Woolworths Q&A: Using Conversational AI to Personalize and Enhance Customer Experience


Customer happiness and satisfaction is priority number one at Australian-based Woolworths. “Creating an excellent customer experience is the reason we exist,” noted Alex Colorado, Engineering Manager and Chapter Lead for the Conversational AI squad at WooliesX. “… All of our journeys start by looking at the customer problem we’re trying to solve. Once this is clear, our team of designers, developers and AI trainers work together to create a seamless experience. By working this way, we delight the customer by creating something easy and intuitive; and support our contact center teams by allowing them to focus on more complex customer queries.”

I recently spoke with Alex to learn about this customer-centric approach — and how Woolworths plans to use digital and artificial intelligence (AI) to further improve the customer experience (CX).

What do you do in your current role?

Alex Colorado: I help design and build the backbone of how we enable customers to interact with us conversationally through our Customer Hub contact center.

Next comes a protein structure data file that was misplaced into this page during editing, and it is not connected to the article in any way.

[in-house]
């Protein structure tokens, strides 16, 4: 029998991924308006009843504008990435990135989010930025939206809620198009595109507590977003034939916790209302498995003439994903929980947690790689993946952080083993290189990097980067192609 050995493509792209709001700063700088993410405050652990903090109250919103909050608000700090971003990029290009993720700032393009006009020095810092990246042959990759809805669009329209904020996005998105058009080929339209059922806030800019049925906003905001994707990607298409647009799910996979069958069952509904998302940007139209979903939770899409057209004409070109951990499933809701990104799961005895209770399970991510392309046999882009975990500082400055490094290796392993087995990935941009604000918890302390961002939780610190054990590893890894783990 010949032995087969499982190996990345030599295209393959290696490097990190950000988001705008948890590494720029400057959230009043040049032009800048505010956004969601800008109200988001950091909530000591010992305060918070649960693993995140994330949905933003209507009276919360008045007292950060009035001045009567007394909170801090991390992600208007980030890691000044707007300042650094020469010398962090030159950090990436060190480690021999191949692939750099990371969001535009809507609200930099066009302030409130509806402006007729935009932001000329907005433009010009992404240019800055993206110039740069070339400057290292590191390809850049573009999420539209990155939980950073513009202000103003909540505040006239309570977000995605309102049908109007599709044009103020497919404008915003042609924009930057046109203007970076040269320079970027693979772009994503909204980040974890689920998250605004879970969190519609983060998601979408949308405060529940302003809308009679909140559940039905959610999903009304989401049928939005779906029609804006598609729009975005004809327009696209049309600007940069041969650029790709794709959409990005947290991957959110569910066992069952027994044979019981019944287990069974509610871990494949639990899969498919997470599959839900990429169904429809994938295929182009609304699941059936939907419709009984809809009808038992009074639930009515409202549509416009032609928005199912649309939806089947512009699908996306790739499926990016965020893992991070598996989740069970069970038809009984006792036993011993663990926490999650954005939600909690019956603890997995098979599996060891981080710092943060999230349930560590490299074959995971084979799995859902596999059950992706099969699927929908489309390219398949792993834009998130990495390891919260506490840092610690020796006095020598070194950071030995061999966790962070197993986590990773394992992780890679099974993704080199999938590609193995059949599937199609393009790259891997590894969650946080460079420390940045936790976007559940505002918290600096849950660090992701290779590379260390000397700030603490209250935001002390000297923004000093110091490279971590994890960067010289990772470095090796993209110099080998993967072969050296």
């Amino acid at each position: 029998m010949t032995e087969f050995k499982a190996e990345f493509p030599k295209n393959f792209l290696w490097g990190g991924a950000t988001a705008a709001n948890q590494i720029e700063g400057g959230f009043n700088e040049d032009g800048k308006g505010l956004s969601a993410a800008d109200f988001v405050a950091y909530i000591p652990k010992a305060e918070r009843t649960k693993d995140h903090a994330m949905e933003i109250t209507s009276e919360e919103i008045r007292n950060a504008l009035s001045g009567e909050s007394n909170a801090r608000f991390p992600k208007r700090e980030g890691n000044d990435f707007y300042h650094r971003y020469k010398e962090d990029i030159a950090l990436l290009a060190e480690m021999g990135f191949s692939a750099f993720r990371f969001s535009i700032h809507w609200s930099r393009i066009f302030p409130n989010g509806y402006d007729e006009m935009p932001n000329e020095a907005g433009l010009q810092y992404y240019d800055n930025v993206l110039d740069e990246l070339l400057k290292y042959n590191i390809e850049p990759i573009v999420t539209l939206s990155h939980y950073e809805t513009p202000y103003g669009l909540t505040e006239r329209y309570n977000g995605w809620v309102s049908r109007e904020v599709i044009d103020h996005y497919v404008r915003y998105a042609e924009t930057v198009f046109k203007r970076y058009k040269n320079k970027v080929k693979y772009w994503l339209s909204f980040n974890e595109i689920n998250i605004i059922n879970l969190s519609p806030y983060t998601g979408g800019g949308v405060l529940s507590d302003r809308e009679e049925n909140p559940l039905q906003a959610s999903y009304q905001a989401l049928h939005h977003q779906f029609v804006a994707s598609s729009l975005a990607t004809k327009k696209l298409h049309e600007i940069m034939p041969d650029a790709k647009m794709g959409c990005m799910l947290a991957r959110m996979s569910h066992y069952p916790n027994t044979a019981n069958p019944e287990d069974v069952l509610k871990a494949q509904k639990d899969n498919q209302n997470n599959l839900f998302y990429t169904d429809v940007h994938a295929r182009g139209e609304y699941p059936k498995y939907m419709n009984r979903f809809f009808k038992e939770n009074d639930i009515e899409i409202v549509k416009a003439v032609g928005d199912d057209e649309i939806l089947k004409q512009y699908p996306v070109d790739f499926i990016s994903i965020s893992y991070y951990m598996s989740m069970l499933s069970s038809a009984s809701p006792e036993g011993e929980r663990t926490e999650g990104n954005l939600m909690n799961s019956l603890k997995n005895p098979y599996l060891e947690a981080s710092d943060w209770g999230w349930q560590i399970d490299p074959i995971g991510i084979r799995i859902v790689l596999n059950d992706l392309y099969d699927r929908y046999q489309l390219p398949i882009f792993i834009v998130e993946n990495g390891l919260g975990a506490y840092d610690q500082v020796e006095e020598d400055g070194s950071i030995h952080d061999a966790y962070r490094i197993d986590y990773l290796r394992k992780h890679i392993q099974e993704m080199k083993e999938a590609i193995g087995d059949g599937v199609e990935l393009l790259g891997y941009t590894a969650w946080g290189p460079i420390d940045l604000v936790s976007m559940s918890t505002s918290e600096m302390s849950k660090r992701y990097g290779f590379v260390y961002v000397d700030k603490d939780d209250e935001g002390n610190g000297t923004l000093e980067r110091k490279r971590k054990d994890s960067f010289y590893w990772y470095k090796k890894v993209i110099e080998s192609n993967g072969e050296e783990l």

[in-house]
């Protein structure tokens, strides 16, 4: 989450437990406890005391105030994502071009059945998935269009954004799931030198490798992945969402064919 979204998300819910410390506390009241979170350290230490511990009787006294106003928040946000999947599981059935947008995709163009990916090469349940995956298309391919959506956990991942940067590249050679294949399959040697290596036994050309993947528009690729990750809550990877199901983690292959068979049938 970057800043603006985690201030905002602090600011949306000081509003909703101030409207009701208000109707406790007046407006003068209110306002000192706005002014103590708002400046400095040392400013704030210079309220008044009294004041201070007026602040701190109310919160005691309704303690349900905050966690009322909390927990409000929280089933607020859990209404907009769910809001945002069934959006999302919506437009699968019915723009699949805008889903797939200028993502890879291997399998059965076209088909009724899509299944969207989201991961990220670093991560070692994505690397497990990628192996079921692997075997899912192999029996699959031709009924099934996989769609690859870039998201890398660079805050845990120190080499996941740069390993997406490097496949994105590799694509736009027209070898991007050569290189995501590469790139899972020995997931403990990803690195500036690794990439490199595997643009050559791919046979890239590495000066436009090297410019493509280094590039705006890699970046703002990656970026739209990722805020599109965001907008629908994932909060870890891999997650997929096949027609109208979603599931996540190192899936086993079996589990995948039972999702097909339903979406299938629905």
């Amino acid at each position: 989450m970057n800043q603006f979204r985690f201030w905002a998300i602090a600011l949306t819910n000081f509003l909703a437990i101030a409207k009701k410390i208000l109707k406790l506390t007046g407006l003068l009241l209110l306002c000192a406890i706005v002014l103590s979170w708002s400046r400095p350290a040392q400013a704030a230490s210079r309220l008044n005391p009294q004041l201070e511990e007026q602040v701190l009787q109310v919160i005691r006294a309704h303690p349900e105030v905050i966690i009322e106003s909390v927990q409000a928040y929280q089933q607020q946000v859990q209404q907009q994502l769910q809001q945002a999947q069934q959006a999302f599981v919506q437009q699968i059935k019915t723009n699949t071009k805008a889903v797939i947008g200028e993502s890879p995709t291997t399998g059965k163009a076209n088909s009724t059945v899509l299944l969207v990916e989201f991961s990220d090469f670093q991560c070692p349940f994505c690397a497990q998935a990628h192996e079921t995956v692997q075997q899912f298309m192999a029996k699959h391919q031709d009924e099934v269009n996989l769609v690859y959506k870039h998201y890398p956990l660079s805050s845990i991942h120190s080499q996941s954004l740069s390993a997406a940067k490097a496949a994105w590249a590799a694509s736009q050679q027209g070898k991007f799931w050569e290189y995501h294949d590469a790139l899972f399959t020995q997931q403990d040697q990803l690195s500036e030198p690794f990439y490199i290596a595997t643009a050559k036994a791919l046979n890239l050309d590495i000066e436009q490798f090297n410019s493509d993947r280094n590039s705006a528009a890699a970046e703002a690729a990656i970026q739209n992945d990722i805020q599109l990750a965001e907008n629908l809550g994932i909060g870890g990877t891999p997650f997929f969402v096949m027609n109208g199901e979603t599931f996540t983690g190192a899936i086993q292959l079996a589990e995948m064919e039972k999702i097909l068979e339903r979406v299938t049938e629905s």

What were you using before implementing a Genesys solution to manage your CX?

Colorado: We have been a long-term Genesys customer. Our original IVRs used traditional DTMF. However, we have integrated the Genesys platform with Google Dialogflow, giving us conversational capability, which powers our smart IVRs.

Tell me about your current customer experience setup.

Colorado: We have around 800 agents based in Australia and New Zealand. The biggest group of agents support our eCommerce online shopping business, which has grown rapidly over the last few years. The contact center also covers other Woolworths Group businesses, like Insurance, Rewards and Mobile.

Our Genesys platform is mainly an on-premises solution, with specific components running both on-prem and cloud solutions. We are looking to move to Genesys Cloud soon.

How has your approach to CX shifted over the past five years and why?

Colorado: If we go back a few years, there was an industry push to make speech IVRs obsolete and a return to traditional DTMF IVRs. This was probably due to speech recognition technology and its technical limitations at the time, which resulted in poor customer experiences.

Conversational AI technologies and the advent of deep and machine learning are now setting the future for customer experience and contact centers. With these new technologies, we’ve been able to move IVRs from being business-focused — interact with us how we think you should — to being customer-focused — interact with us in whatever way feels natural.